The Stade Leburton has a modern stand on one side with plush corporate facilities and restaurants. Behind the far end goal is a huge seated stand which has one sector segregated off for away fans. Opposite the main stand is a small well elevated covered terrace where a small band of ultras congregate. Behind the near goal is a smart clubhouse. On the approach to the ground are two enormous statues of a Belgian forward and goalkeeper, they are quite an extraordinary sight.

Something Tubize may have to work on is their customer service. The ticket seller indicated that the seated stand was not available (there were loads of empty seats), and the stewards then said all bags of any type were not permitted into the stadium! There were only 500 people in attendance and they could have easily searched all those with bags but instead insisted that they were returned to cars. Quite what someone unaware of this ridiculous rule would do with their bag if arriving by public transport is beyond me. If that doesn’t rub you up the wrong way enough the insistence of checking your ticket every time you leave or go into the stand is a considerable annoyance. The standing ticket only gets you into one sector and you cannot physically get into another sector, so the checking of tickets is absolutely pointless.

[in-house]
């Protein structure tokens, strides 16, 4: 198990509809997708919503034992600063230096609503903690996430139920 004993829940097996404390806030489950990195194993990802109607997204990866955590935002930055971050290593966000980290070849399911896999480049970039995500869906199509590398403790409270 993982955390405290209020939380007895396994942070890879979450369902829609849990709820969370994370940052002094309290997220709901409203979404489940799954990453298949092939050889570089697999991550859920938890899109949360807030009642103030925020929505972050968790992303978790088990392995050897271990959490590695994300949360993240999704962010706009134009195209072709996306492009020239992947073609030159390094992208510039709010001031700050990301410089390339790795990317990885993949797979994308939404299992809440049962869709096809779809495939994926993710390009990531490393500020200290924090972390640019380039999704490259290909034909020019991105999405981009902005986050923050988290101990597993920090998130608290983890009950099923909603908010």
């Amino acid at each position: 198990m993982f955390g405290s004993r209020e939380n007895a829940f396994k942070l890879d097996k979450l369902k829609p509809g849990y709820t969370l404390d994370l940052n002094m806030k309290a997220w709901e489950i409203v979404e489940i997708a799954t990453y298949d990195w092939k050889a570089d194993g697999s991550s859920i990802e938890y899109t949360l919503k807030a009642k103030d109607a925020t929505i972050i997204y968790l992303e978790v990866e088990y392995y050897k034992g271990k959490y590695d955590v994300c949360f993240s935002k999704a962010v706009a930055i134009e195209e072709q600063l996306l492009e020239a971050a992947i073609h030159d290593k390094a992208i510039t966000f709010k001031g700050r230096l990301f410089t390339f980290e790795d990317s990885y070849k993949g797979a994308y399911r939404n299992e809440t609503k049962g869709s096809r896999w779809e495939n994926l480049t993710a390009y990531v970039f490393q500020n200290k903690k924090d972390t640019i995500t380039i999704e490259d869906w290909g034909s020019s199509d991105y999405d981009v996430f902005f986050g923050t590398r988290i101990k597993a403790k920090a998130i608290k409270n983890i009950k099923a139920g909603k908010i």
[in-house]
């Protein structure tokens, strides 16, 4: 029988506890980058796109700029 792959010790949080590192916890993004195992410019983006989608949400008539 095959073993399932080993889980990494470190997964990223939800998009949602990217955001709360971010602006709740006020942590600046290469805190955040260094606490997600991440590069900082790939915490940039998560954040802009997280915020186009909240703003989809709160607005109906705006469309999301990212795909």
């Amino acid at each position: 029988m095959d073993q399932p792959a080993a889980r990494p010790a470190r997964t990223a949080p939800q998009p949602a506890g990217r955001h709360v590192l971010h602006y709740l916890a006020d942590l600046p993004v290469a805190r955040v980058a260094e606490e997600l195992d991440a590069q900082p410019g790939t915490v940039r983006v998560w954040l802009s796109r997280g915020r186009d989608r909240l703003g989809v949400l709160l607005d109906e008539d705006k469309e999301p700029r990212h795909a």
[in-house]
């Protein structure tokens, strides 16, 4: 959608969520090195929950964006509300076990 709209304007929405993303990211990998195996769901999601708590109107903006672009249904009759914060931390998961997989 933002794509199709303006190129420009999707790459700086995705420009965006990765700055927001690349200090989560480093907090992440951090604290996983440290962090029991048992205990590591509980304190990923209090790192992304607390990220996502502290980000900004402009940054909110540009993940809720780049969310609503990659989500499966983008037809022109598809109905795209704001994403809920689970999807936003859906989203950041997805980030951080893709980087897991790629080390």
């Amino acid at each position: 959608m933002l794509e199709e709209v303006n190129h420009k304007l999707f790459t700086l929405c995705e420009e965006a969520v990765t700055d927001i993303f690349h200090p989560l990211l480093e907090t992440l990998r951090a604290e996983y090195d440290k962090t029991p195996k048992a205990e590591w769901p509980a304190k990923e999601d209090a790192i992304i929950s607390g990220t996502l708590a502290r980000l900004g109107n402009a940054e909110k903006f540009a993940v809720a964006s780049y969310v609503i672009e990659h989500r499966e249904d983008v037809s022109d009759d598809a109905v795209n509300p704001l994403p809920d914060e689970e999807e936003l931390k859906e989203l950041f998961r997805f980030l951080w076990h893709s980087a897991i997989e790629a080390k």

On the field Tubize are soundly beaten today by an impressive looking Lommel side. The hosts’ cause is not helped by the dismissal on the half hour mark of Mamadou Diallo for apparently elbowing an opponent. The defeat had repercussions for the Tubize coach, Thierry Goudet, who after just three months in the job was relieved of his duties in the days after this heavy loss.